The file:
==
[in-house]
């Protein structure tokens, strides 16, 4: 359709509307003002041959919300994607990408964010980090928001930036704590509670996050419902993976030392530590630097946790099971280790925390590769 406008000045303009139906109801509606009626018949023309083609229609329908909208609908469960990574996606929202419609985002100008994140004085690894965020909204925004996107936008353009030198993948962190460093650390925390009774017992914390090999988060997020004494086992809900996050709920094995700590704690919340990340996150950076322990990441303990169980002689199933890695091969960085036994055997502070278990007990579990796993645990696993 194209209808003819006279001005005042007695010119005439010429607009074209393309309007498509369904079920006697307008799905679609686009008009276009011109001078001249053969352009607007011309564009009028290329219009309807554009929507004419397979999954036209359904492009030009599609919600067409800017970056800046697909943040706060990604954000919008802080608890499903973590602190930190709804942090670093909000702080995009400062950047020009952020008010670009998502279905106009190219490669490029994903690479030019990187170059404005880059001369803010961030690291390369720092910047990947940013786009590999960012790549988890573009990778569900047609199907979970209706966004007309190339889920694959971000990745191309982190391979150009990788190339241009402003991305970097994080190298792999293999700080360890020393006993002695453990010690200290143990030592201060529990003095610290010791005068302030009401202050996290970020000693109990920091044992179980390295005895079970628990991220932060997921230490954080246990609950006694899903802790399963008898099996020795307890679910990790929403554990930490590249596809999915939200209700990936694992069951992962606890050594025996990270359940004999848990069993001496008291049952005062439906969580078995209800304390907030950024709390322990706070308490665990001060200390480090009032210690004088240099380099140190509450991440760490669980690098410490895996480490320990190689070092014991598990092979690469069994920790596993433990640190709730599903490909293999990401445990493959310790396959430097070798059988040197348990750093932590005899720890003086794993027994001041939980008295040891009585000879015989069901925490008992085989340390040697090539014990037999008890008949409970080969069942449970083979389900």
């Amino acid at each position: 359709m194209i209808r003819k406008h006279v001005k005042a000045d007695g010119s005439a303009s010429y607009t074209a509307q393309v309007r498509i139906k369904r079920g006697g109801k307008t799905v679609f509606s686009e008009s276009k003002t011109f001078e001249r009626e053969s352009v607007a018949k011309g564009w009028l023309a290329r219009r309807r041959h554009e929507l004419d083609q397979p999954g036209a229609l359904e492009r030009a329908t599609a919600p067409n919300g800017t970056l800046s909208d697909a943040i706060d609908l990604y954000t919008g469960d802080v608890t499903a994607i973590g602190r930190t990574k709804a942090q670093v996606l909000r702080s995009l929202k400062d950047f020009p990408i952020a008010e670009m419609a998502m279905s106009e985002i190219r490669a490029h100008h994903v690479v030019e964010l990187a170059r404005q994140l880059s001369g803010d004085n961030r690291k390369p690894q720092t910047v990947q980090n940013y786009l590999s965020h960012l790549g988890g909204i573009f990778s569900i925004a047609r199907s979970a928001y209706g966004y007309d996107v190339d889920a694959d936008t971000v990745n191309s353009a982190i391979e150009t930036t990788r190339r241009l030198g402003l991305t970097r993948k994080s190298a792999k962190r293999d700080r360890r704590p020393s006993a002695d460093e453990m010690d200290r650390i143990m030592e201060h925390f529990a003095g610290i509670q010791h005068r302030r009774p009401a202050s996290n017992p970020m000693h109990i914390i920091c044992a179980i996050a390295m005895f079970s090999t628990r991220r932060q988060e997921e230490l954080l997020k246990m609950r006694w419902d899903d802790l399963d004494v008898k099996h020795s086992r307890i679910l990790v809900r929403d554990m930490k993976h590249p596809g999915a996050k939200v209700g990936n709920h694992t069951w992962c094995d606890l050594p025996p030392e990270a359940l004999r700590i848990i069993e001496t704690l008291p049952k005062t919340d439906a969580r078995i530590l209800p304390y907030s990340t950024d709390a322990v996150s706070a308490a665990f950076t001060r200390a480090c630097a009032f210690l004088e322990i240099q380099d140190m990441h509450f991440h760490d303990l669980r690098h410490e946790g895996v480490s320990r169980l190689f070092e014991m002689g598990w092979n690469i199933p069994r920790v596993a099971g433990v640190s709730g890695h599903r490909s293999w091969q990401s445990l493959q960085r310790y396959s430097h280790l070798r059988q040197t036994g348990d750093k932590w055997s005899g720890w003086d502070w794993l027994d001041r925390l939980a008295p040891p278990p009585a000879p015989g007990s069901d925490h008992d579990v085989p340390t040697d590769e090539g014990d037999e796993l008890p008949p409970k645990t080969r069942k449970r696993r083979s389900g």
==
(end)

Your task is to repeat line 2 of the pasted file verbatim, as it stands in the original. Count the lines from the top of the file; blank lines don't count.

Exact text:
């Protein structure tokens, strides 16, 4: 359709509307003002041959919300994607990408964010980090928001930036704590509670996050419902993976030392530590630097946790099971280790925390590769 406008000045303009139906109801509606009626018949023309083609229609329908909208609908469960990574996606929202419609985002100008994140004085690894965020909204925004996107936008353009030198993948962190460093650390925390009774017992914390090999988060997020004494086992809900996050709920094995700590704690919340990340996150950076322990990441303990169980002689199933890695091969960085036994055997502070278990007990579990796993645990696993 194209209808003819006279001005005042007695010119005439010429607009074209393309309007498509369904079920006697307008799905679609686009008009276009011109001078001249053969352009607007011309564009009028290329219009309807554009929507004419397979999954036209359904492009030009599609919600067409800017970056800046697909943040706060990604954000919008802080608890499903973590602190930190709804942090670093909000702080995009400062950047020009952020008010670009998502279905106009190219490669490029994903690479030019990187170059404005880059001369803010961030690291390369720092910047990947940013786009590999960012790549988890573009990778569900047609199907979970209706966004007309190339889920694959971000990745191309982190391979150009990788190339241009402003991305970097994080190298792999293999700080360890020393006993002695453990010690200290143990030592201060529990003095610290010791005068302030009401202050996290970020000693109990920091044992179980390295005895079970628990991220932060997921230490954080246990609950006694899903802790399963008898099996020795307890679910990790929403554990930490590249596809999915939200209700990936694992069951992962606890050594025996990270359940004999848990069993001496008291049952005062439906969580078995209800304390907030950024709390322990706070308490665990001060200390480090009032210690004088240099380099140190509450991440760490669980690098410490895996480490320990190689070092014991598990092979690469069994920790596993433990640190709730599903490909293999990401445990493959310790396959430097070798059988040197348990750093932590005899720890003086794993027994001041939980008295040891009585000879015989069901925490008992085989340390040697090539014990037999008890008949409970080969069942449970083979389900």